Saturnalia was an ancient Roman festival in honor of the deity Saturn, held on December 17 of the Julian calendar and later expanded with festivities through December 23. The holiday was celebrated with a sacrifice at the Temple of Saturn, in the Roman Forum, and a public banquet, followed by private gift-giving, continual partying, and a carnival atmosphere that overturned Roman social norms: gambling was permitted, and masters provided table service for their slaves. The poet Catullus called it “the best of days.”
In Roman mythology, Saturn was an agricultural deity who was said to have reigned over the world in the Golden Age, when humans enjoyed the spontaneous bounty of the earth without labour in a state of social egalitarianism. The revelries of Saturnalia were supposed to reflect the conditions of the lost mythical age, not all of them desirable. The Greek equivalent was the Kronia.
Although probably the best-known Roman holiday, Saturnalia as a whole is not described from beginning to end in any single ancient source. Modern understanding of the festival is pieced together from several accounts dealing with various aspects. The Saturnalia was the dramatic setting of the multivolume work of that name by Macrobius, a Latin writer from late antiquity who is the major source for information about the holiday. In one of the interpretations in Macrobius’s work, Saturnalia is a festival of light leading to the winter solstice, with the abundant presence of candles symbolizing the quest for knowledge and truth. The renewal of light and the coming of the new year was celebrated in the later Roman Empire at the Dies Natalis of Sol Invictus, the “Birthday of the Unconquerable Sun,” on December 25.
The popularity of Saturnalia continued into the third and fourth centuries AD, and as the Roman Empire came under Christian rule, some of its customs may have influenced the seasonal celebrations surrounding Christmas and the New Year.
Saturnalia is the best-known of several festivals in the Greco-Roman world characterized by role reversals and behavioral license. Slaves were treated to a banquet of the kind usually enjoyed by their masters. Ancient sources differ on the circumstances: some suggest that master and slave dined together, while others indicate that the slaves feasted first, or that the masters actually served the food.
The Sigillaria on December 23 was a day of gift-giving. Because gifts of value would mark social status contrary to the spirit of the season, these were often the pottery or wax figurines called sigillaria made specially for the day, candles, or “gag gifts”, of which Augustus was particularly fond. Children received toys as gifts. In his many poems about the Saturnalia, Martial names both expensive and quite cheap gifts, including writing tablets, dice, knucklebones, moneyboxes, combs, toothpicks, a hat, a hunting knife, an axe, various lamps, balls, perfumes, pipes, a pig, a sausage, a parrot, tables, cups, spoons, items of clothing, statues, masks, books, and pets. Gifts might be as costly as a slave or exotic animal, but Martial suggests that token gifts of low intrinsic value inversely measure the high quality of a friendship.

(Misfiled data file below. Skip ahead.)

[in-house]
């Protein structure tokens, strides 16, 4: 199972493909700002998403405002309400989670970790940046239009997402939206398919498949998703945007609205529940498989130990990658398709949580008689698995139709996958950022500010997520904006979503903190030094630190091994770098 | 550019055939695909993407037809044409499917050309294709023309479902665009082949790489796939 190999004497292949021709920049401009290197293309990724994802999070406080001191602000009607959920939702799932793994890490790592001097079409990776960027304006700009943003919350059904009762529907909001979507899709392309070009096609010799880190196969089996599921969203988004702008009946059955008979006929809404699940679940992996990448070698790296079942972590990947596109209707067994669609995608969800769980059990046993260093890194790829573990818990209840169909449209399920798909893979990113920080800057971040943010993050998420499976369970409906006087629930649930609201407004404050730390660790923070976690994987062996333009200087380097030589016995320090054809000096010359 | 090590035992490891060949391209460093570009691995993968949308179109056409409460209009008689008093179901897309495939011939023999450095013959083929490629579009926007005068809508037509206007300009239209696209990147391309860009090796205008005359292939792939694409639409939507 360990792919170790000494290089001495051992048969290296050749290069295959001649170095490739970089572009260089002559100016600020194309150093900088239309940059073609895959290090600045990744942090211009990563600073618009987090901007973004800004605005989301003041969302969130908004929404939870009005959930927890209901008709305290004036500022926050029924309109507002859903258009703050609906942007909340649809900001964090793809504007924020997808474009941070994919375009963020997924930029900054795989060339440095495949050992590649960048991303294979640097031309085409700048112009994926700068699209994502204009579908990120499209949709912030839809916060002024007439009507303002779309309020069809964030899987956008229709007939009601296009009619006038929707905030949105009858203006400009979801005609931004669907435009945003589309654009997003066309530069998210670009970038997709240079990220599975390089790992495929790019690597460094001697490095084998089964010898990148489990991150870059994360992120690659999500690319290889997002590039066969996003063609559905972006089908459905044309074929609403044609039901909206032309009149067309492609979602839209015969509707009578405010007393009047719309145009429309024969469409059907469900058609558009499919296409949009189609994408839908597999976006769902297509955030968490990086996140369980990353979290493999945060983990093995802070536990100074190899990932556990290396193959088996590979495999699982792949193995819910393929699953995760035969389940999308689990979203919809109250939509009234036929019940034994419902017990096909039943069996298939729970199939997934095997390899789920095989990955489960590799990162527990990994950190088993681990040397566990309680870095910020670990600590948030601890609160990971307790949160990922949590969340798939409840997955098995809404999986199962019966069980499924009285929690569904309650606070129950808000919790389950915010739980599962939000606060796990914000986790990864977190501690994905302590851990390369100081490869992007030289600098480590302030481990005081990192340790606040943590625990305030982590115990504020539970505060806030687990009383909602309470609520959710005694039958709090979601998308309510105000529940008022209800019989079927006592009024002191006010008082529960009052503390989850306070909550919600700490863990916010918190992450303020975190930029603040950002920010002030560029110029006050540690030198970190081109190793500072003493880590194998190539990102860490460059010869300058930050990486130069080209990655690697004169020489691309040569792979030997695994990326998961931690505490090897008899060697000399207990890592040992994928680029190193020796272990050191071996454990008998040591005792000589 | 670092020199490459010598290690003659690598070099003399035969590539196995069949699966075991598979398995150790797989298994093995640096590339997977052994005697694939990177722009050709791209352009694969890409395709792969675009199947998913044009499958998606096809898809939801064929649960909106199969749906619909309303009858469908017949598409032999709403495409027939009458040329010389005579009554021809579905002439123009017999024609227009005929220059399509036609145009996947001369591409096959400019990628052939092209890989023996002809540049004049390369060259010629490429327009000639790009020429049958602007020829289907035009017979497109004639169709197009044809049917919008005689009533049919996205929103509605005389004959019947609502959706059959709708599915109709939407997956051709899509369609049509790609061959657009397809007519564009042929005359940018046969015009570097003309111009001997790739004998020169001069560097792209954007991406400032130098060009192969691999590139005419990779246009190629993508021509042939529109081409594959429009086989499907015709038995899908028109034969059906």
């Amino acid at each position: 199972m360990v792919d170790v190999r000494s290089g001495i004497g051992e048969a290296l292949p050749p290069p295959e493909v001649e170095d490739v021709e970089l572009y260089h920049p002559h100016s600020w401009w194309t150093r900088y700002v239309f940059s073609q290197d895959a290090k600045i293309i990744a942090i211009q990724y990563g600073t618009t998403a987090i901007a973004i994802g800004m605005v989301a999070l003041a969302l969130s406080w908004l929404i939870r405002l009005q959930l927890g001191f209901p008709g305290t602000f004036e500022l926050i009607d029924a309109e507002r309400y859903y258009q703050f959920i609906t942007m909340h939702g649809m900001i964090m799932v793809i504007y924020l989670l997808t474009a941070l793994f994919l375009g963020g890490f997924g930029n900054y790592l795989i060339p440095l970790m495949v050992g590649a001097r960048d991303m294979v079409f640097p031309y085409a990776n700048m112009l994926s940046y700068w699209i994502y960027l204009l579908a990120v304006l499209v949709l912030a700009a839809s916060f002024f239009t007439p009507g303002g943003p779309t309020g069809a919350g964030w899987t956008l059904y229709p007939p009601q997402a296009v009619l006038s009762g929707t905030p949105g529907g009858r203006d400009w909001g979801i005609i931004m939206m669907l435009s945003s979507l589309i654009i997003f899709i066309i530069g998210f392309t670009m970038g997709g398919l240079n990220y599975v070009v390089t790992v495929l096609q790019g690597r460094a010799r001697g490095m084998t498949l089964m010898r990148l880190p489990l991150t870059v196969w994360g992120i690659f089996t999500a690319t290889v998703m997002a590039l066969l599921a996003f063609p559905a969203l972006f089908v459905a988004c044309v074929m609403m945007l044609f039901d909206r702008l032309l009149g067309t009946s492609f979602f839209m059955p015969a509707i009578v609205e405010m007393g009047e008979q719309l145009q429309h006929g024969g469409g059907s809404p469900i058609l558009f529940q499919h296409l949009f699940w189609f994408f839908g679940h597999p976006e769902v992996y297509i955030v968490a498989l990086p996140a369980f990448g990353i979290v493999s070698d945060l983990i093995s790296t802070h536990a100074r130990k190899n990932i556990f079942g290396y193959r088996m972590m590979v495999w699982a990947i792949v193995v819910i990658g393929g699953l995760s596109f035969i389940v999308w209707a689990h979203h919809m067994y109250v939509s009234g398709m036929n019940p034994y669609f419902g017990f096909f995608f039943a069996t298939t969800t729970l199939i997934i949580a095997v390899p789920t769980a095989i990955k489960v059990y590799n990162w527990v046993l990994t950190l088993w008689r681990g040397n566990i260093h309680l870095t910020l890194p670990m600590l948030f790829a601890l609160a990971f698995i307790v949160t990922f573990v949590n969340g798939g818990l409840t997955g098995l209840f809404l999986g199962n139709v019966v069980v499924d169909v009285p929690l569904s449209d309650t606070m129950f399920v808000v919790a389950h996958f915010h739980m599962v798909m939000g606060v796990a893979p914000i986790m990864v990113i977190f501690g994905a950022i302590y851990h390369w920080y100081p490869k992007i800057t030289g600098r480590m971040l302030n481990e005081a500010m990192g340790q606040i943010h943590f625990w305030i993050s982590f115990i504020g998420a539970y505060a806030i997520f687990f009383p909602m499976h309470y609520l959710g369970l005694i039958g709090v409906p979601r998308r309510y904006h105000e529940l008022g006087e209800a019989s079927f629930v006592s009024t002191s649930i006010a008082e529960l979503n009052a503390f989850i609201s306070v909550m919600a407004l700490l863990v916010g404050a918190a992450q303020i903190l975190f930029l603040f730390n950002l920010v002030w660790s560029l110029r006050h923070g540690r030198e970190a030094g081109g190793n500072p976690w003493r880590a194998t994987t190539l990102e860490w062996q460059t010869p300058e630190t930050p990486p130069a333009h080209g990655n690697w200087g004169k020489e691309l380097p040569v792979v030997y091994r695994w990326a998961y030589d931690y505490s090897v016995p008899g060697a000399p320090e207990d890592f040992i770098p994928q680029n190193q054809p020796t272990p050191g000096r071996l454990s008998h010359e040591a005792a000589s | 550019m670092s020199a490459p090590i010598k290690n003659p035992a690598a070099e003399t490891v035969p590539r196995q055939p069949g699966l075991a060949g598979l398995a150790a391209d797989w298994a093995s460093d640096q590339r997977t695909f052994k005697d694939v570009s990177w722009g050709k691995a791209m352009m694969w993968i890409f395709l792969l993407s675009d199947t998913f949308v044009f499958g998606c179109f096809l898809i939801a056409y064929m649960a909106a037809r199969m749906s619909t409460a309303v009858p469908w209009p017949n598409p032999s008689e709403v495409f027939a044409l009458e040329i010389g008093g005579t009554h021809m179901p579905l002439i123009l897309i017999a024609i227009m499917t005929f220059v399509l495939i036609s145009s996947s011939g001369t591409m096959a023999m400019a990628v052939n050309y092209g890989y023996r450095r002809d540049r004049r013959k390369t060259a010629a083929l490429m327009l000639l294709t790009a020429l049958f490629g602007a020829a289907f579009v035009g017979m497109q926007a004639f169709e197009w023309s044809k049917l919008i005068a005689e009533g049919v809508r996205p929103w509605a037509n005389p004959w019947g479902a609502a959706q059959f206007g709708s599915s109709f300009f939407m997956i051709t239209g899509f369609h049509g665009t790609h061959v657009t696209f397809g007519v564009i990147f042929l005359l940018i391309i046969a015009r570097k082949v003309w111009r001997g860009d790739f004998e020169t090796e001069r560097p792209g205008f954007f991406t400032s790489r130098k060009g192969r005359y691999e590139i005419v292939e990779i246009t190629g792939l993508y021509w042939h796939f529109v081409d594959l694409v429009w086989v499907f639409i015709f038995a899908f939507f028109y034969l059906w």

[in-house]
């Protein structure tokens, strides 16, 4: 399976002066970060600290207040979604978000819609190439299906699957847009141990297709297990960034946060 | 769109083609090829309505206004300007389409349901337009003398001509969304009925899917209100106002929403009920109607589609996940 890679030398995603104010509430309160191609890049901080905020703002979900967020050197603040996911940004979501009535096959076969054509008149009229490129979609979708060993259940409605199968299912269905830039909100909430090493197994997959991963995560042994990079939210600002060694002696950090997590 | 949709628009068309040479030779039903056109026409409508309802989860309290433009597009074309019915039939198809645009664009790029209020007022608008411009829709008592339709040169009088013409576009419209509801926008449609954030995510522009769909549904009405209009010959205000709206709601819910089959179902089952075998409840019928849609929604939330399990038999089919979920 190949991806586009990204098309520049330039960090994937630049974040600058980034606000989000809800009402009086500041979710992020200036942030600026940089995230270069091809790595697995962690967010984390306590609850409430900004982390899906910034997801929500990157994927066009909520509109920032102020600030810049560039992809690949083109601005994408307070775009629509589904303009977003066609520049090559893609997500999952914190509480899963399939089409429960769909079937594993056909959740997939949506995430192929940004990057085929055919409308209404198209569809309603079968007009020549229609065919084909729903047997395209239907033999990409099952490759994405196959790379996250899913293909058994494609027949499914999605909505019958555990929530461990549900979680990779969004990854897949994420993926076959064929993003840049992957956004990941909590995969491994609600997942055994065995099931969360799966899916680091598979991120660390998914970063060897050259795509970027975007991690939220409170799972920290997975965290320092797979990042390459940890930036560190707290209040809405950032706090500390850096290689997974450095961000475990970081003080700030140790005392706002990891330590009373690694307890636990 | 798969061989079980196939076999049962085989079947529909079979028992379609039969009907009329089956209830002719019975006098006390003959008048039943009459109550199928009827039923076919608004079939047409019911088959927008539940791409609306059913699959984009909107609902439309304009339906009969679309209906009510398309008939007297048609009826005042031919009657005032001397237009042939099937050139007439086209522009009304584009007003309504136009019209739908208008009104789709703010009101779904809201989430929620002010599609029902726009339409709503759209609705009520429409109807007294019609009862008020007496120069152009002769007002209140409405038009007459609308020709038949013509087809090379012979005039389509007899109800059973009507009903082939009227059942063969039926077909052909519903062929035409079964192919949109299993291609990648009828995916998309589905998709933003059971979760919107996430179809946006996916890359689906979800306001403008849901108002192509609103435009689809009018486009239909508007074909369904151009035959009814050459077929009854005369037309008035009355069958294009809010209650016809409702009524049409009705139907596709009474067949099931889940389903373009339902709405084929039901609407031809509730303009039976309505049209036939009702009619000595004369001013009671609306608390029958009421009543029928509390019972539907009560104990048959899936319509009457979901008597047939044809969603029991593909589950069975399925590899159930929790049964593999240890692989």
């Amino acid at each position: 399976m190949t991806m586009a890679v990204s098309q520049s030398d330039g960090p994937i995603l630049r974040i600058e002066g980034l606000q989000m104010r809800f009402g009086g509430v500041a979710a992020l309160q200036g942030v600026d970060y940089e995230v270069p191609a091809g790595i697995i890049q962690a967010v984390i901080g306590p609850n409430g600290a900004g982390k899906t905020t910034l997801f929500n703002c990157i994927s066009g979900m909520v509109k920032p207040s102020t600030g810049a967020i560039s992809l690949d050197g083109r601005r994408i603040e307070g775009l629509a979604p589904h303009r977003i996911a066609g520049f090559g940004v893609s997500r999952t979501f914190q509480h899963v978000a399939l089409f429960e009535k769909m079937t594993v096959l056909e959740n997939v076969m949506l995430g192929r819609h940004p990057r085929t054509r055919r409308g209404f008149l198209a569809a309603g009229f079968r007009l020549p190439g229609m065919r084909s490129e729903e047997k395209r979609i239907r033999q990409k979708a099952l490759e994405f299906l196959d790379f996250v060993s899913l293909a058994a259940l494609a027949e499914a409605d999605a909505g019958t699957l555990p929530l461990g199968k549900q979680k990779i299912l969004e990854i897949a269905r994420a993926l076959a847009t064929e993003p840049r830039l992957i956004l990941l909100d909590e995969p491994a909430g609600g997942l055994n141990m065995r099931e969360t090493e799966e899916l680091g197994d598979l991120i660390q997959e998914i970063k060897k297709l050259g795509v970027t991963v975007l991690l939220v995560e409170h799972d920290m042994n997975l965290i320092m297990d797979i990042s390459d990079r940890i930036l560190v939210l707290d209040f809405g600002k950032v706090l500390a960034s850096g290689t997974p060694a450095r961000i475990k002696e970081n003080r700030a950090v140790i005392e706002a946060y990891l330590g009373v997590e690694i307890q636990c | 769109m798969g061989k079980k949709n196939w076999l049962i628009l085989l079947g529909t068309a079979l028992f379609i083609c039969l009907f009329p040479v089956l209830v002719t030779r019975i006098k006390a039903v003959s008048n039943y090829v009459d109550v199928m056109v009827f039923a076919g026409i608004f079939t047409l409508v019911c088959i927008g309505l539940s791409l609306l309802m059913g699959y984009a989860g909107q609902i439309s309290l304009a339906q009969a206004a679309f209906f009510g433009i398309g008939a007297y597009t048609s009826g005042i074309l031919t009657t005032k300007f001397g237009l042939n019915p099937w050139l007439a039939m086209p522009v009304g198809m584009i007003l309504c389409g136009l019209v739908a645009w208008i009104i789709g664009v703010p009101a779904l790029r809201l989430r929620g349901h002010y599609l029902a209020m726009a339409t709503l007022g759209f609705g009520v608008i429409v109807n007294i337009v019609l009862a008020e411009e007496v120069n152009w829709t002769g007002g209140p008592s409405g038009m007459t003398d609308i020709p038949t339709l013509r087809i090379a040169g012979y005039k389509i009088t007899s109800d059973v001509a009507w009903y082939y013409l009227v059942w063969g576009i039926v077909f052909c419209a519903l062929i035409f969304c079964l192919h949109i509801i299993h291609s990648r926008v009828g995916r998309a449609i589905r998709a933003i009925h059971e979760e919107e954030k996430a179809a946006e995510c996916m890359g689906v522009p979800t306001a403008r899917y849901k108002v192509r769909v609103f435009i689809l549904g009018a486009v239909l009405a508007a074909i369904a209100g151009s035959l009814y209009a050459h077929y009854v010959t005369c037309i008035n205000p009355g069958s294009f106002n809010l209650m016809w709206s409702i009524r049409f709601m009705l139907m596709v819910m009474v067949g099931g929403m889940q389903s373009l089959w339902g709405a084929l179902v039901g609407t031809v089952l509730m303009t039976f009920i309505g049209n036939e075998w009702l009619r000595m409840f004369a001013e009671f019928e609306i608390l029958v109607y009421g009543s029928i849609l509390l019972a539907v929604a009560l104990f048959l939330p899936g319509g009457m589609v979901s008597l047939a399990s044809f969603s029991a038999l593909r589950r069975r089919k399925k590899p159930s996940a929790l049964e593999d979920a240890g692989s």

Patrons or “bosses” might pass along a gratuity (sigillaricium) to their poorer clients or dependents to help them buy gifts. Some emperors were noted for their devoted observance of the Sigillaria. In a practice that might be compared to modern greeting cards, verses sometimes accompanied the gifts. Martial has a collection of poems written as if to be attached to gifts. Catullus received a book of bad poems by “the worst poet of all time” as a joke from a friend.
Imperial sources refer to a Saturnalicius princeps who ruled as master of ceremonies for the proceedings. He was appointed by lot, and has been compared to the medieval Lord of Misrule at the Feast of Fools. His capricious commands, such as “Sing naked” or “Throw him into cold water,” had to be obeyed by the other guests at the convivium: he creates and (mis)rules a chaotic and absurd world. The future emperor Nero is recorded as playing the role in his youth. The Saturnalia reflects the contradictory nature of the deity Saturn himself: “there are joyful and utopian aspects of careless well-being side by side with disquieting elements of threat and danger”.
As a deity of agricultural bounty, Saturn embodied prosperity and wealth in general. The name of his consort Ops meant “wealth, resources”. Her festival, Opalia, was celebrated on December 19.